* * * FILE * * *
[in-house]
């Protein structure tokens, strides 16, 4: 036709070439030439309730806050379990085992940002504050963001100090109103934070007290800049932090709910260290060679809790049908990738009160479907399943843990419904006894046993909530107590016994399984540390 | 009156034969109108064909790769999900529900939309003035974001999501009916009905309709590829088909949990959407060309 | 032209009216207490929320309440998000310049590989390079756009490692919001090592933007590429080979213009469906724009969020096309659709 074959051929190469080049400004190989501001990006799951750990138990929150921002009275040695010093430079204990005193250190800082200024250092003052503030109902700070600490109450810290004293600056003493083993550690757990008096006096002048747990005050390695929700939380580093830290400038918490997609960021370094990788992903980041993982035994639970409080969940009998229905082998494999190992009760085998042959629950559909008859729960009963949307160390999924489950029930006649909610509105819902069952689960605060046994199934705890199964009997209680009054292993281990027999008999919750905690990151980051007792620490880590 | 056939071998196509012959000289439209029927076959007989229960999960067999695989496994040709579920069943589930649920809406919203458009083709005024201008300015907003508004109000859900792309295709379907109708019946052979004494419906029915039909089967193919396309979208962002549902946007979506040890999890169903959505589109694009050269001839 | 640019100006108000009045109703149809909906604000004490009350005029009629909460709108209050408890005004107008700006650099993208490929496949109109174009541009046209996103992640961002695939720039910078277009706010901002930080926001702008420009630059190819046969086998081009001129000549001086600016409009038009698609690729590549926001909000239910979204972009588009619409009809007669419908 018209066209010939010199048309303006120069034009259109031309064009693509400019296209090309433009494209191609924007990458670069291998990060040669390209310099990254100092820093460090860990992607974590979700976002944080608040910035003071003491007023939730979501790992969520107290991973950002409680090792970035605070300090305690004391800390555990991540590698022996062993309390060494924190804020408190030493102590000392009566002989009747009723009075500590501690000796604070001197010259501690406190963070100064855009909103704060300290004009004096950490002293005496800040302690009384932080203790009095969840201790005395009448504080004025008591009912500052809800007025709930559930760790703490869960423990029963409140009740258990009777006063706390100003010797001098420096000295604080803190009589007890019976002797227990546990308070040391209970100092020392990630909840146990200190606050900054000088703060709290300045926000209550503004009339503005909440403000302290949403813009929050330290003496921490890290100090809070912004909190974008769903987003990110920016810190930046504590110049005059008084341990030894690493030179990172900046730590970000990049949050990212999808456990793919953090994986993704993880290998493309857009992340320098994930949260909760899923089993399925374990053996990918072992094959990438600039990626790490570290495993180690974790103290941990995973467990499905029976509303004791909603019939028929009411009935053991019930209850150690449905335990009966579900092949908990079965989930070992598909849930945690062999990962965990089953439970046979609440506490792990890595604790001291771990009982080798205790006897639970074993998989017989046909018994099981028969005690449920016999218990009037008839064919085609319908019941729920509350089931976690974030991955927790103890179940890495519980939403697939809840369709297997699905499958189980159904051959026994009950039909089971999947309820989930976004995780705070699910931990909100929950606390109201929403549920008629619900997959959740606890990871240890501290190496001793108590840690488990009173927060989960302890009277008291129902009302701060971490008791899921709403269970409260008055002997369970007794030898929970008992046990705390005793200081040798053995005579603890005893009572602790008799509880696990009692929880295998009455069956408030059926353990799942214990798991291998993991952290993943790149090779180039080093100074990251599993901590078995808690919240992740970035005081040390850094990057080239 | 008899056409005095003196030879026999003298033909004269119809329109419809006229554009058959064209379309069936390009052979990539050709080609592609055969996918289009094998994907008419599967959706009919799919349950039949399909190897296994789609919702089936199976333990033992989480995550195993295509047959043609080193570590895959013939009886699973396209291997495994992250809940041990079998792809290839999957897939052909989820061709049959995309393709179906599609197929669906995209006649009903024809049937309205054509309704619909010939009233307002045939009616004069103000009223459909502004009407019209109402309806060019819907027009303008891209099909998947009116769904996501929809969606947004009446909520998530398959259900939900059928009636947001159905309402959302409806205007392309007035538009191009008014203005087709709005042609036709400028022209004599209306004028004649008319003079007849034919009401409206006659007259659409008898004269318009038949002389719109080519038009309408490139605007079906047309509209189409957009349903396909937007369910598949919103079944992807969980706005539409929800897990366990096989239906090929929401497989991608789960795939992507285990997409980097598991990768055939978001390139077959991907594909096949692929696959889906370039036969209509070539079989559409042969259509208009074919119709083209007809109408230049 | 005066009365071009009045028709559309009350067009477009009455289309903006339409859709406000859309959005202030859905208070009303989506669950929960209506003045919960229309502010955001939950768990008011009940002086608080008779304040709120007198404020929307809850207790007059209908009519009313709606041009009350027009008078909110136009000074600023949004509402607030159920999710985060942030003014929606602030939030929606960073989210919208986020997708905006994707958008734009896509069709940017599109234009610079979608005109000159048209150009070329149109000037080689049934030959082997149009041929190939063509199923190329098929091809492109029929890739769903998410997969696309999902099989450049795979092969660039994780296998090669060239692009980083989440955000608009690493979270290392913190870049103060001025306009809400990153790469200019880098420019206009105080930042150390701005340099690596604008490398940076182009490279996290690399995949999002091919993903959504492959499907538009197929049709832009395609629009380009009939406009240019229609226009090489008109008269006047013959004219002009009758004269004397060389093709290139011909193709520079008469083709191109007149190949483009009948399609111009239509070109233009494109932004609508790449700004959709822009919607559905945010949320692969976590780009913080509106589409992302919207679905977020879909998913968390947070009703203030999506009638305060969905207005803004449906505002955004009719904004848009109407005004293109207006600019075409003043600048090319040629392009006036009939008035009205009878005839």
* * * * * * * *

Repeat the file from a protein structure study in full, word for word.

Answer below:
[in-house]
């Protein structure tokens, strides 16, 4: 036709070439030439309730806050379990085992940002504050963001100090109103934070007290800049932090709910260290060679809790049908990738009160479907399943843990419904006894046993909530107590016994399984540390 | 009156034969109108064909790769999900529900939309003035974001999501009916009905309709590829088909949990959407060309 | 032209009216207490929320309440998000310049590989390079756009490692919001090592933007590429080979213009469906724009969020096309659709 074959051929190469080049400004190989501001990006799951750990138990929150921002009275040695010093430079204990005193250190800082200024250092003052503030109902700070600490109450810290004293600056003493083993550690757990008096006096002048747990005050390695929700939380580093830290400038918490997609960021370094990788992903980041993982035994639970409080969940009998229905082998494999190992009760085998042959629950559909008859729960009963949307160390999924489950029930006649909610509105819902069952689960605060046994199934705890199964009997209680009054292993281990027999008999919750905690990151980051007792620490880590 | 056939071998196509012959000289439209029927076959007989229960999960067999695989496994040709579920069943589930649920809406919203458009083709005024201008300015907003508004109000859900792309295709379907109708019946052979004494419906029915039909089967193919396309979208962002549902946007979506040890999890169903959505589109694009050269001839 | 640019100006108000009045109703149809909906604000004490009350005029009629909460709108209050408890005004107008700006650099993208490929496949109109174009541009046209996103992640961002695939720039910078277009706010901002930080926001702008420009630059190819046969086998081009001129000549001086600016409009038009698609690729590549926001909000239910979204972009588009619409009809007669419908 018209066209010939010199048309303006120069034009259109031309064009693509400019296209090309433009494209191609924007990458670069291998990060040669390209310099990254100092820093460090860990992607974590979700976002944080608040910035003071003491007023939730979501790992969520107290991973950002409680090792970035605070300090305690004391800390555990991540590698022996062993309390060494924190804020408190030493102590000392009566002989009747009723009075500590501690000796604070001197010259501690406190963070100064855009909103704060300290004009004096950490002293005496800040302690009384932080203790009095969840201790005395009448504080004025008591009912500052809800007025709930559930760790703490869960423990029963409140009740258990009777006063706390100003010797001098420096000295604080803190009589007890019976002797227990546990308070040391209970100092020392990630909840146990200190606050900054000088703060709290300045926000209550503004009339503005909440403000302290949403813009929050330290003496921490890290100090809070912004909190974008769903987003990110920016810190930046504590110049005059008084341990030894690493030179990172900046730590970000990049949050990212999808456990793919953090994986993704993880290998493309857009992340320098994930949260909760899923089993399925374990053996990918072992094959990438600039990626790490570290495993180690974790103290941990995973467990499905029976509303004791909603019939028929009411009935053991019930209850150690449905335990009966579900092949908990079965989930070992598909849930945690062999990962965990089953439970046979609440506490792990890595604790001291771990009982080798205790006897639970074993998989017989046909018994099981028969005690449920016999218990009037008839064919085609319908019941729920509350089931976690974030991955927790103890179940890495519980939403697939809840369709297997699905499958189980159904051959026994009950039909089971999947309820989930976004995780705070699910931990909100929950606390109201929403549920008629619900997959959740606890990871240890501290190496001793108590840690488990009173927060989960302890009277008291129902009302701060971490008791899921709403269970409260008055002997369970007794030898929970008992046990705390005793200081040798053995005579603890005893009572602790008799509880696990009692929880295998009455069956408030059926353990799942214990798991291998993991952290993943790149090779180039080093100074990251599993901590078995808690919240992740970035005081040390850094990057080239 | 008899056409005095003196030879026999003298033909004269119809329109419809006229554009058959064209379309069936390009052979990539050709080609592609055969996918289009094998994907008419599967959706009919799919349950039949399909190897296994789609919702089936199976333990033992989480995550195993295509047959043609080193570590895959013939009886699973396209291997495994992250809940041990079998792809290839999957897939052909989820061709049959995309393709179906599609197929669906995209006649009903024809049937309205054509309704619909010939009233307002045939009616004069103000009223459909502004009407019209109402309806060019819907027009303008891209099909998947009116769904996501929809969606947004009446909520998530398959259900939900059928009636947001159905309402959302409806205007392309007035538009191009008014203005087709709005042609036709400028022209004599209306004028004649008319003079007849034919009401409206006659007259659409008898004269318009038949002389719109080519038009309408490139605007079906047309509209189409957009349903396909937007369910598949919103079944992807969980706005539409929800897990366990096989239906090929929401497989991608789960795939992507285990997409980097598991990768055939978001390139077959991907594909096949692929696959889906370039036969209509070539079989559409042969259509208009074919119709083209007809109408230049 | 005066009365071009009045028709559309009350067009477009009455289309903006339409859709406000859309959005202030859905208070009303989506669950929960209506003045919960229309502010955001939950768990008011009940002086608080008779304040709120007198404020929307809850207790007059209908009519009313709606041009009350027009008078909110136009000074600023949004509402607030159920999710985060942030003014929606602030939030929606960073989210919208986020997708905006994707958008734009896509069709940017599109234009610079979608005109000159048209150009070329149109000037080689049934030959082997149009041929190939063509199923190329098929091809492109029929890739769903998410997969696309999902099989450049795979092969660039994780296998090669060239692009980083989440955000608009690493979270290392913190870049103060001025306009809400990153790469200019880098420019206009105080930042150390701005340099690596604008490398940076182009490279996290690399995949999002091919993903959504492959499907538009197929049709832009395609629009380009009939406009240019229609226009090489008109008269006047013959004219002009009758004269004397060389093709290139011909193709520079008469083709191109007149190949483009009948399609111009239509070109233009494109932004609508790449700004959709822009919607559905945010949320692969976590780009913080509106589409992302919207679905977020879909998913968390947070009703203030999506009638305060969905207005803004449906505002955004009719904004848009109407005004293109207006600019075409003043600048090319040629392009006036009939008035009205009878005839």